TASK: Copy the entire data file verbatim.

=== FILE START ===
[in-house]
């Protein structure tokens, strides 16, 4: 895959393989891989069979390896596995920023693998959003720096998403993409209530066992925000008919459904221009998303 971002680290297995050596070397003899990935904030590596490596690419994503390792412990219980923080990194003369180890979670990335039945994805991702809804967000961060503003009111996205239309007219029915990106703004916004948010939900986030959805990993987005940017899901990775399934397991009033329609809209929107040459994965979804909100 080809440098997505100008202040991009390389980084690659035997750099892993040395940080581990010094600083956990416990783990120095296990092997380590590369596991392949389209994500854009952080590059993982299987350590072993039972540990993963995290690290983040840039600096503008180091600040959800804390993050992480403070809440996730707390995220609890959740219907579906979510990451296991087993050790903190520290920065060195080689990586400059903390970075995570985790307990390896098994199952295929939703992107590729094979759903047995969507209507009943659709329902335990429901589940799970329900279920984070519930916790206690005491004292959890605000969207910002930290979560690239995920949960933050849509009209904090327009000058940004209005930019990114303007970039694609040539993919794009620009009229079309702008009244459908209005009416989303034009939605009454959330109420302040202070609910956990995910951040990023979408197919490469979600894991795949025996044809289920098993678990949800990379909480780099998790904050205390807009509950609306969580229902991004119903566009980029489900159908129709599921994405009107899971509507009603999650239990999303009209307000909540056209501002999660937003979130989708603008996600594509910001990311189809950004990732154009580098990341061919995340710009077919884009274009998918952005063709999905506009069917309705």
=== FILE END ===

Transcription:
[in-house]
């Protein structure tokens, strides 16, 4: 895959393989891989069979390896596995920023693998959003720096998403993409209530066992925000008919459904221009998303 971002680290297995050596070397003899990935904030590596490596690419994503390792412990219980923080990194003369180890979670990335039945994805991702809804967000961060503003009111996205239309007219029915990106703004916004948010939900986030959805990993987005940017899901990775399934397991009033329609809209929107040459994965979804909100 080809440098997505100008202040991009390389980084690659035997750099892993040395940080581990010094600083956990416990783990120095296990092997380590590369596991392949389209994500854009952080590059993982299987350590072993039972540990993963995290690290983040840039600096503008180091600040959800804390993050992480403070809440996730707390995220609890959740219907579906979510990451296991087993050790903190520290920065060195080689990586400059903390970075995570985790307990390896098994199952295929939703992107590729094979759903047995969507209507009943659709329902335990429901589940799970329900279920984070519930916790206690005491004292959890605000969207910002930290979560690239995920949960933050849509009209904090327009000058940004209005930019990114303007970039694609040539993919794009620009009229079309702008009244459908209005009416989303034009939605009454959330109420302040202070609910956990995910951040990023979408197919490469979600894991795949025996044809289920098993678990949800990379909480780099998790904050205390807009509950609306969580229902991004119903566009980029489900159908129709599921994405009107899971509507009603999650239990999303009209307000909540056209501002999660937003979130989708603008996600594509910001990311189809950004990732154009580098990341061919995340710009077919884009274009998918952005063709999905506009069917309705």